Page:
Grateful for Grateful Dawg
I was introduced to the Grateful Dead through my dads vinyl records, and he would play their tapes in our station wagon on road trips up I-95 and sing to Sugaree.I did not really get it.
I went to three Grateful Dead concerts in the early nineties and began to understand a little better the appeal of the music and the culture. My friends and I would joke about the Deadheads. Still, Dead shows in the nineties seemed like people living in the past.
The parking lot scenes at the Capital Center and RFK Stadium during those Dead shows were always described to me as fantastic, but to me the fusion of aging flower children, frat boys, and neo-hippy teenagers selling veggie burritos didnt do it for me.
What did do it for me was the music. How the band could just break down a song and rearrange it and then bring it back to that same song, when youd forgotten what song theyd started out with, to me that was beautiful.
When Jerry Garcia died, I was in college, and I put up a picture of him in my dorm room. It was a magazine cover from Rolling Stone with Garcias years of birth and death in parentheses. I was quick to defend myself against charges of being a hippy, what with my long hair and all, and now with the Garcia picture up.
I always explained that I liked the music of the Dead a lot and was not a hippy. But the next school year, the Garcia picture did not go back up.
Fast forward several years. I went to go see Grateful Dawg at the Charles Theater last week. I was a little worried, because I have a hard time sitting through slow music-oriented pieces of art. I love music, but music in a movie or jazz club or symphony hall or opera house where youre expected to just sit and listen to music for long periods of time with no plot or characters—thats not for me. I guess like many others in my generation, I am easily bored. But I found Grateful Dawg to be a very moving film about friendship. Not many films are about people who care about each other who are not lovers or family members. Its hard to pull off in a mere two hours.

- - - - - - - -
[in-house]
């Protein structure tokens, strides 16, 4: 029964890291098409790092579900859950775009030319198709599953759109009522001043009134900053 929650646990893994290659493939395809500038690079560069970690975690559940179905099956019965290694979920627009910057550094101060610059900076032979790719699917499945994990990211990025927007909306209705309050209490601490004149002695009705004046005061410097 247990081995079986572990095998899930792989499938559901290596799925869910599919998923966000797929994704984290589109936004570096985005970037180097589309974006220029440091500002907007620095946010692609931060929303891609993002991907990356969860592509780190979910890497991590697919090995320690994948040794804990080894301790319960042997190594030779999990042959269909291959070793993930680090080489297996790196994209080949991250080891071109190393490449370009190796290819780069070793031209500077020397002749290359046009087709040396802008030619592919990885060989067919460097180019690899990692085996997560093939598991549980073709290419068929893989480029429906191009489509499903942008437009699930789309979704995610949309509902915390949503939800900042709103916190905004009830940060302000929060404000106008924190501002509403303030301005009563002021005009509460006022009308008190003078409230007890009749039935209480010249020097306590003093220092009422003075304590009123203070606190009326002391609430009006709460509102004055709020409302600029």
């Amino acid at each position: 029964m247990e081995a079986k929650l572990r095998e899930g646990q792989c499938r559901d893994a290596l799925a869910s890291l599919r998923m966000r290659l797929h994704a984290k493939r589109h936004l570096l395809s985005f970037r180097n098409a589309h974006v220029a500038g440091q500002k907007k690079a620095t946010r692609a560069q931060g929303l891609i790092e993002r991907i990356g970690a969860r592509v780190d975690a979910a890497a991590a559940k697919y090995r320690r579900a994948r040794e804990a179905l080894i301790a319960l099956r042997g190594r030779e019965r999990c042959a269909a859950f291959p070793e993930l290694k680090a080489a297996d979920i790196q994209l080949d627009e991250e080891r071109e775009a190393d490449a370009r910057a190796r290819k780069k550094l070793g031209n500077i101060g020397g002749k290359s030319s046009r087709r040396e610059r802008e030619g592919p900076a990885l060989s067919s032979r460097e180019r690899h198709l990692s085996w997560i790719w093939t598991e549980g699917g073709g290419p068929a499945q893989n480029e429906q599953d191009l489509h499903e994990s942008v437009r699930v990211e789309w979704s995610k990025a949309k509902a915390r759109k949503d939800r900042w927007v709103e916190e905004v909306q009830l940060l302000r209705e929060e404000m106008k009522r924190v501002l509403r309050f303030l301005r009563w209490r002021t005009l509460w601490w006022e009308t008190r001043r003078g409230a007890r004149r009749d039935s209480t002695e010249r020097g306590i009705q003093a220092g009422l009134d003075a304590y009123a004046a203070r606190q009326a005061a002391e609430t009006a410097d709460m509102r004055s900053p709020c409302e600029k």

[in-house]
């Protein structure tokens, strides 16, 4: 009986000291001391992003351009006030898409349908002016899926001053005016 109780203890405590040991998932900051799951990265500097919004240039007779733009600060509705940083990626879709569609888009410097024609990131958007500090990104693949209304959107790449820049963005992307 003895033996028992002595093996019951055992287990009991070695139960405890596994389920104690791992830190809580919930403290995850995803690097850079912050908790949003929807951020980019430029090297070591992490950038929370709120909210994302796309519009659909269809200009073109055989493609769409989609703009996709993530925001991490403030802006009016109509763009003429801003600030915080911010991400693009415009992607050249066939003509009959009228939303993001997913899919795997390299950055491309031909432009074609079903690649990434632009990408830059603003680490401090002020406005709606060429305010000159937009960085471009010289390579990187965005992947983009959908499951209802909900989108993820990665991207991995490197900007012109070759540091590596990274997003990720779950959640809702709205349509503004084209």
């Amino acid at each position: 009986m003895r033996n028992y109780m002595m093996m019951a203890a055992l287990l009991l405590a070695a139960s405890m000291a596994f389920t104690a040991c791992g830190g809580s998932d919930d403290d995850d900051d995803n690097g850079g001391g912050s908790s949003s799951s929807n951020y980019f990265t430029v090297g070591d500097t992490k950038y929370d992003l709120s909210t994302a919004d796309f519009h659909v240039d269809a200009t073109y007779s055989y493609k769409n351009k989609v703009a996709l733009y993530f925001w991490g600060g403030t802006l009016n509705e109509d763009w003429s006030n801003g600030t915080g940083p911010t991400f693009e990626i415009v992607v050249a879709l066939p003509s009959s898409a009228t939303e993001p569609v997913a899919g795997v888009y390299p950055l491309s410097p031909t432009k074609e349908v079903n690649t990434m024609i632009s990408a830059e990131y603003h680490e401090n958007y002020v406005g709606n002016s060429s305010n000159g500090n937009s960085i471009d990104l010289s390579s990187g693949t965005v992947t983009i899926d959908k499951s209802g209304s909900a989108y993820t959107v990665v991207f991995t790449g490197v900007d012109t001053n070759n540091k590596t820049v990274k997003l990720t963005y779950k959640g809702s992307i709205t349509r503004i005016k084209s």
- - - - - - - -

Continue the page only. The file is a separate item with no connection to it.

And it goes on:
Television has produced some if its best programs around such a premise, though. The appeal of Cheers and Seinfeld is the friendships. People identify with the characters. Even if characters on those shows arent the nicest people, they are real and you can relate to them and they care about each other. They feel like your own friends.
It may seem strange to compare Grateful Dawg to these sit-coms. Its about guys hanging out, in this case David Grisman and Jerry Garcia, long-time friends and fantastic bluegrass musicians.
In the sit-coms, you have great friendships that produce what I would call beautiful art: great, funny writing. In Grateful Dawg, the great art that these friends create is their music. You can see it on Garcia and Grismans faces as they play. And it is filmed by David Grismans daughter, who recognizes this.
Jerry Garcia just comes off as such a nice guy, really cool. I read a lot of stuff about rock stars, and so often they seem arrogant and full of themselves. Not Garcia.
The advantage that Grateful Dawg has over most such films is that it is obvious from the beginning of the movie how intimate the friendship is because its in every note of their music. (The only exception to this is when the film shows an over-the-top Garcia-Grisman music video where everything is choreographed and the two old friends are dressed in gangster suits—a ridiculous section that does not fit with the rest of the movie.)
The other 75 minutes of the movie is Grisman and Garcia hanging out, and it is beautiful, a testament to the power of a good documentary and a real friendship.
At the end of the film, they discuss the death of Garcia over a Garcia-and-Grisman version of the classic Dead tune Friend of the Devil. The death to Garcia really began to mean something to me—and it had nothing to do with the Dead or drugs or hippies or a scene. It had to do with Jerry being a good guy and a good friend, from what I could tell from the film. It was almost enough for me to search for that old picture of Garcia from the Rolling Stone and put it up on my wall. Hopefully, by this point, Im not too afraid of people thinking Im a hippy.
Jesse Fask, a Charles Village resident, attends the University of Maryland School of Social Work.
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This story was published on December 5, 2001.